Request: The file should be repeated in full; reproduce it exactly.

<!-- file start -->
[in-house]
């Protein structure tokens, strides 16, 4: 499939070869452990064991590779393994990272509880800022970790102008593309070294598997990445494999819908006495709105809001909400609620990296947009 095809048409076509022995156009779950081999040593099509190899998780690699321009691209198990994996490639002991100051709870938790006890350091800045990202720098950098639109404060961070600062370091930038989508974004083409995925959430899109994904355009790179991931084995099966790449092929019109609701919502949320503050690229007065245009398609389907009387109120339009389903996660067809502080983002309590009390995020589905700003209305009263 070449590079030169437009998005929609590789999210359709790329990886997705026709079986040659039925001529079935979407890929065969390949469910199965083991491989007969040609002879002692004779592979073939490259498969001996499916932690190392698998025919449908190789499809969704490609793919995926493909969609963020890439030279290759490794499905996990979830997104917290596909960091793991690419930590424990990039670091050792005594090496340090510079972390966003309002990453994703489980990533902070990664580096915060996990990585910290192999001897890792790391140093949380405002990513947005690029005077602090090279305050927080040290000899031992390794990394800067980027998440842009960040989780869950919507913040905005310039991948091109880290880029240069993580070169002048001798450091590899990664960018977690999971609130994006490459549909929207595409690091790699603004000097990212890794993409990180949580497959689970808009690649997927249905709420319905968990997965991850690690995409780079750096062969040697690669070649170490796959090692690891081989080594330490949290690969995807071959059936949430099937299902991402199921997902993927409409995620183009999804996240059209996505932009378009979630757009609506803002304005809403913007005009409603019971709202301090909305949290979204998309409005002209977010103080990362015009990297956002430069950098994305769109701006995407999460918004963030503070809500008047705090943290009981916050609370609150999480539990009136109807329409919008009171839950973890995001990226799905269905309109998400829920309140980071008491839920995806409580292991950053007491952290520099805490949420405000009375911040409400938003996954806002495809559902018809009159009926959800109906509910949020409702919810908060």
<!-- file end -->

[in-house]
């Protein structure tokens, strides 16, 4: 499939070869452990064991590779393994990272509880800022970790102008593309070294598997990445494999819908006495709105809001909400609620990296947009 095809048409076509022995156009779950081999040593099509190899998780690699321009691209198990994996490639002991100051709870938790006890350091800045990202720098950098639109404060961070600062370091930038989508974004083409995925959430899109994904355009790179991931084995099966790449092929019109609701919502949320503050690229007065245009398609389907009387109120339009389903996660067809502080983002309590009390995020589905700003209305009263 070449590079030169437009998005929609590789999210359709790329990886997705026709079986040659039925001529079935979407890929065969390949469910199965083991491989007969040609002879002692004779592979073939490259498969001996499916932690190392698998025919449908190789499809969704490609793919995926493909969609963020890439030279290759490794499905996990979830997104917290596909960091793991690419930590424990990039670091050792005594090496340090510079972390966003309002990453994703489980990533902070990664580096915060996990990585910290192999001897890792790391140093949380405002990513947005690029005077602090090279305050927080040290000899031992390794990394800067980027998440842009960040989780869950919507913040905005310039991948091109880290880029240069993580070169002048001798450091590899990664960018977690999971609130994006490459549909929207595409690091790699603004000097990212890794993409990180949580497959689970808009690649997927249905709420319905968990997965991850690690995409780079750096062969040697690669070649170490796959090692690891081989080594330490949290690969995807071959059936949430099937299902991402199921997902993927409409995620183009999804996240059209996505932009378009979630757009609506803002304005809403913007005009409603019971709202301090909305949290979204998309409005002209977010103080990362015009990297956002430069950098994305769109701006995407999460918004963030503070809500008047705090943290009981916050609370609150999480539990009136109807329409919008009171839950973890995001990226799905269905309109998400829920309140980071008491839920995806409580292991950053007491952290520099805490949420405000009375911040409400938003996954806002495809559902018809009159009926959800109906509910949020409702919810908060």